Hume’s Central Principles. 2. Overview, Hume’s Theory of Ideas, and his Faculty Psychology. Peter Millican Hertford College, Oxford. An Integrated Vision.
Download Policy: Content on the Website is provided to you AS IS for your information and personal use and may not be sold / licensed / shared on other websites without getting consent from its author.While downloading, if for some reason you are not able to download a presentation, the publisher may have deleted the file from their server.
Hume’s Central Principles
2. Overview,Hume’s Theory of Ideas,and his Faculty Psychology
Hertford College, Oxford
We have seen how Hume’s investigation of the notion of causation brought together his interest in the Cosmological Argument for God’s existence, free will and the Problem of Evil, his opposition to aprioristic metaphysics (e.g. concerning mind and matter), and his view of human beings as part of the natural world, amenable to empirical investigation.
Although there is historical evidence of his early interest in these things, they come together most clearly not in the Treatise itself (January 1739), but in the Abstract (autumn 1739) and the Enquiry concerning Human Understanding (1748) …
Introduction Associationism Probability Liberty and Necessity Copy Principle Sceptical Résumé Induction Idea of Necessity Belief Probability
Personal Identity Passions Geometry
(but in the Treatise based on a theory of different kinds of relation)
2(a)The Theoryof Ideas
“whatsoever is the object of the understanding when a man thinks” (I i 8).
“Impressions [are of] two kinds, those of sensation, and those of reflection.” (T 220.127.116.11)
“All the perceptions of the human mind resolve themselves into two distinct kinds, which I shall call IMPRESSIONS and IDEAS. The difference betwixt these consists in the force and liveliness, with which they strike upon the soul, and make their way into our thought or consciousness. Those … which enter with most force and violence, we may name impressions …” (T 18.104.22.168).
“in sleep, in a fever, in madness, or in any very violent emotions of soul, our ideas may approach to our impressions: [And] it sometimes happens, that our impressions are so faint and low, that we cannot distinguish them from our ideas.” (T 22.214.171.124)
“I believe it will not be very necessary to employ many words in explaining this distinction. Every one of himself will readily perceive the difference betwixt feeling and thinking.” (T 126.96.36.199)
An apple has a particular shape, a colour, a taste, a smell … Its shape is also complex …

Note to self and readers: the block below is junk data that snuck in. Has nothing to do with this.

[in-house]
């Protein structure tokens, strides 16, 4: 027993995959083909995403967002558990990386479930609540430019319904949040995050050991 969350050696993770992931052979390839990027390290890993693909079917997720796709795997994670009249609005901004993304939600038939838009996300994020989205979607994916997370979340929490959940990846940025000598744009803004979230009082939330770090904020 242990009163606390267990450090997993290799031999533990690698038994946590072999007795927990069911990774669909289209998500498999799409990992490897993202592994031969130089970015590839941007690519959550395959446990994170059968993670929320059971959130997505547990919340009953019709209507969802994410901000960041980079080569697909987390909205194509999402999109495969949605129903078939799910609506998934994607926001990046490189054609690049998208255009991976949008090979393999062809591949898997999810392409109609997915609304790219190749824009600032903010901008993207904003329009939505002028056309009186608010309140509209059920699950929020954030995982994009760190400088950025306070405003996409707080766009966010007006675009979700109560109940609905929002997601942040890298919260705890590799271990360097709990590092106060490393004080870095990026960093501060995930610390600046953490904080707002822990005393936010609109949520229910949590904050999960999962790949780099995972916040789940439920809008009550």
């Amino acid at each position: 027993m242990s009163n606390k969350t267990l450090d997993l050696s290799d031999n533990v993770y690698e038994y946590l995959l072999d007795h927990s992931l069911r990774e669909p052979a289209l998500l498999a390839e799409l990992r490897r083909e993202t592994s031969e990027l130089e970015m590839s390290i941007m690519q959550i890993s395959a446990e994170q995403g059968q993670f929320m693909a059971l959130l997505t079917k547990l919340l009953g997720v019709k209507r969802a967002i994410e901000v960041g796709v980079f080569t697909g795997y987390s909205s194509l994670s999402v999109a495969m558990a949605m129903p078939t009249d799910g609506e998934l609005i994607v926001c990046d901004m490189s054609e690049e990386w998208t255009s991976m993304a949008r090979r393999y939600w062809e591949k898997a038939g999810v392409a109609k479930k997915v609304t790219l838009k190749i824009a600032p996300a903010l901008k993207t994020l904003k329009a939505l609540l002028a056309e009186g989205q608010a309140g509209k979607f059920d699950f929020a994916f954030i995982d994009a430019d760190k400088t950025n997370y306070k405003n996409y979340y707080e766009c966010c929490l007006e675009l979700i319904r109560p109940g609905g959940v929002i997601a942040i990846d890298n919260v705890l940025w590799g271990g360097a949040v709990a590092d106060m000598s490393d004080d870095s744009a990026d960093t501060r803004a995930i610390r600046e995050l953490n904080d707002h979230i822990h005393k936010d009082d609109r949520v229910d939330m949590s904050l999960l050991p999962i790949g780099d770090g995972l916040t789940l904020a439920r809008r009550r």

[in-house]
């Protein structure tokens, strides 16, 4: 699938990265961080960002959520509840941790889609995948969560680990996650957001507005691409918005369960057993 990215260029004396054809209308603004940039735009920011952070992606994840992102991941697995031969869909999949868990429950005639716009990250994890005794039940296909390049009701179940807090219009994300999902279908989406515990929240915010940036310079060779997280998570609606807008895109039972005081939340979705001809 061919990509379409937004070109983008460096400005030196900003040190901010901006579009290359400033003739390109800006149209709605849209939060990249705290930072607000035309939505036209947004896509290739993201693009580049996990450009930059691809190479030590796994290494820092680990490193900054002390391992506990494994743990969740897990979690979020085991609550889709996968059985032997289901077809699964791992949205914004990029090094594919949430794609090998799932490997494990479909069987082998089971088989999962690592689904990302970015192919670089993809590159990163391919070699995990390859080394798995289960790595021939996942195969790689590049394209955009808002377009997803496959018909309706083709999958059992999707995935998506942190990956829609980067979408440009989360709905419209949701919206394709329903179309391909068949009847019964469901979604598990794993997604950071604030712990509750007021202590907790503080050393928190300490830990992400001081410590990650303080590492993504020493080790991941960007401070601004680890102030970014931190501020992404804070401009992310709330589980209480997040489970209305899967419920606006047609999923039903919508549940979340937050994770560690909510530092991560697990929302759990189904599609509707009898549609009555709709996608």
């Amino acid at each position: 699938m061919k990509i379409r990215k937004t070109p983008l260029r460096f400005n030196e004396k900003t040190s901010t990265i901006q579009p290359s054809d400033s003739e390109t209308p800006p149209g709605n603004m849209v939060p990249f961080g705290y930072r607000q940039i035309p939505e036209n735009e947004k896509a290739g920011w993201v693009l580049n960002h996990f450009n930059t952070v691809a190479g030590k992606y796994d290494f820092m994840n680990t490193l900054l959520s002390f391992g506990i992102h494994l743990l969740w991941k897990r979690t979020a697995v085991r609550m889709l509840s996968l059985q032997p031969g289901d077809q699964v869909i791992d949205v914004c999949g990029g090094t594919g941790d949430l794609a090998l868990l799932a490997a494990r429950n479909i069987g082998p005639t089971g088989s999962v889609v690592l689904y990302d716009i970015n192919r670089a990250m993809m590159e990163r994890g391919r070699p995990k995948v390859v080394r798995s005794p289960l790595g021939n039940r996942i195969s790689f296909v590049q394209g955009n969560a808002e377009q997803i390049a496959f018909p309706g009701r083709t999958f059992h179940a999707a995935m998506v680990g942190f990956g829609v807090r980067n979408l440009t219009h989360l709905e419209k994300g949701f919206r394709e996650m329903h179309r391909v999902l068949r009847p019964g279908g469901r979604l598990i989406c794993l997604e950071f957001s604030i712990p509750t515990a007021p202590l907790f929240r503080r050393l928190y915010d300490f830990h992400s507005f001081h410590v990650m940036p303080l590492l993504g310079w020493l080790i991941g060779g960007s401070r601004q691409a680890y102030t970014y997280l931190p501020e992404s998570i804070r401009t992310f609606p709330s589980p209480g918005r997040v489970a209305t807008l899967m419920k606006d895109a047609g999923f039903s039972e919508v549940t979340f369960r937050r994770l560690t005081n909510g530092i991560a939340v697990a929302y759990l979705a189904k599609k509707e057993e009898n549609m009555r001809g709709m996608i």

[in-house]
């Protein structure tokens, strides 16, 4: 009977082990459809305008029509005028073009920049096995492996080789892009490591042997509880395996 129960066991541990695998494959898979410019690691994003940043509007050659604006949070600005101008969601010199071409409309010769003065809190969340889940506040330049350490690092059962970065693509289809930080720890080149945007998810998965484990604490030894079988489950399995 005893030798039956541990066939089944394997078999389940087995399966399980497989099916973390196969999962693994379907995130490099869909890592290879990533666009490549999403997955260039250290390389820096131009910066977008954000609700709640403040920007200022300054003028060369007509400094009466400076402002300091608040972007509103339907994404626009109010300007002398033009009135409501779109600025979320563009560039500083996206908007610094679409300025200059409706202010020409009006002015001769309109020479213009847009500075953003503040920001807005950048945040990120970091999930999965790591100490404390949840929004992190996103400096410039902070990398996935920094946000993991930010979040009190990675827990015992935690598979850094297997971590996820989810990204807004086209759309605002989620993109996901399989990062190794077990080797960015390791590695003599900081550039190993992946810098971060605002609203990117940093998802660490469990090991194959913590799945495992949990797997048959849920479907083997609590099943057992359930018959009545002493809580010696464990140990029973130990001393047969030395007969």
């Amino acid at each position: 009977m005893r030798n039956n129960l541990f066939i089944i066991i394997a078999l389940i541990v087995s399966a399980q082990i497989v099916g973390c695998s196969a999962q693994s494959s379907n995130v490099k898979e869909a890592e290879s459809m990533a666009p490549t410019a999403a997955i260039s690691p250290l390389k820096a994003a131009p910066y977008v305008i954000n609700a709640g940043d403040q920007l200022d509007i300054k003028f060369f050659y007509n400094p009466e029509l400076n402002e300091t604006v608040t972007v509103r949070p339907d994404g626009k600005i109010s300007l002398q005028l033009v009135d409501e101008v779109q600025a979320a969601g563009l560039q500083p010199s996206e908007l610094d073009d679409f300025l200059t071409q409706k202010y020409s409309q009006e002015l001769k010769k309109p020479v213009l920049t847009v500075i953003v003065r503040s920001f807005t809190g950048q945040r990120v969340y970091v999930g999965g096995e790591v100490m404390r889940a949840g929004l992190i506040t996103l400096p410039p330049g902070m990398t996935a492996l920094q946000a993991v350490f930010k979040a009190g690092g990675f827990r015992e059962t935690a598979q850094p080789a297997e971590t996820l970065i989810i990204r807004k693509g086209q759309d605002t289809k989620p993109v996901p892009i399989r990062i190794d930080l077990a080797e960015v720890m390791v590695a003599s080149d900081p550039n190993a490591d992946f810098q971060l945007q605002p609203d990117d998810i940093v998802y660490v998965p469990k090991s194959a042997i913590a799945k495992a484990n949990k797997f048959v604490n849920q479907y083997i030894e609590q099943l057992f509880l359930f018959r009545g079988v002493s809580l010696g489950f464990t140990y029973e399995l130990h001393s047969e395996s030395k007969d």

gold + mountain = golden mountain;
banapple = shape of banana + taste of apple.
“Simple perceptions or impressions and ideas are such as admit of no distinction nor separation. The complex are the contrary to these, and may be distinguished into parts.”
“that all our simple ideas in their first appearance are deriv’d from simple impressions, which are correspondent to them, and which they exactly represent.” (T 188.8.131.52)
“all simple ideas may be separated by the imagination, and may be united again in what form it pleases … [yet there is] some bond of union among them, some associating quality, by which one idea naturally introduces another” (T 184.108.40.206)
“The qualities, from which this association arises … are three, viz. RESEMBLANCE, CONTIGUITY in time or place, and CAUSE and EFFECT.” (T 220.127.116.11)
“ this sort of Madness …  this … Weakness to which all Men are … liable, ... a Taint which … universally infects Mankind …  … there is [a] Connexion of Ideas wholly owing to Chance or Custom; Ideas that in themselves are not at all of kin, come to be so united in some Mens Minds that ’tis very hard to separate them …” (Essay II xxxiii 3-5)
“Writers on these Subjects should remember the common Division of the Faculties of the Soul. That there is 1. Reason presenting the natures and relations of things, antecedently to any Act of Will or Desire: 2. The Will, or Appetitus Rationalis, or the disposition of Soul to pursue what is presented as good, and to shun Evil. … Below these [the Antients] place two other powers dependent on the Body, the Sensus, and the Appetitus Sensitivus, in which they place the particular Passions: the former answers to the Understanding, and the latter to the Will.”
Illustrations upon the Moral Sense (1742), SB §450
“When the mind [makes an inductive inference] it is not determin’d by reason, but by certain principles, which associate together the ideas of these objects, and unite them in the imagination. Had ideas no more union in the fancy than objects seem to have to the understanding, …” (T 18.104.22.168)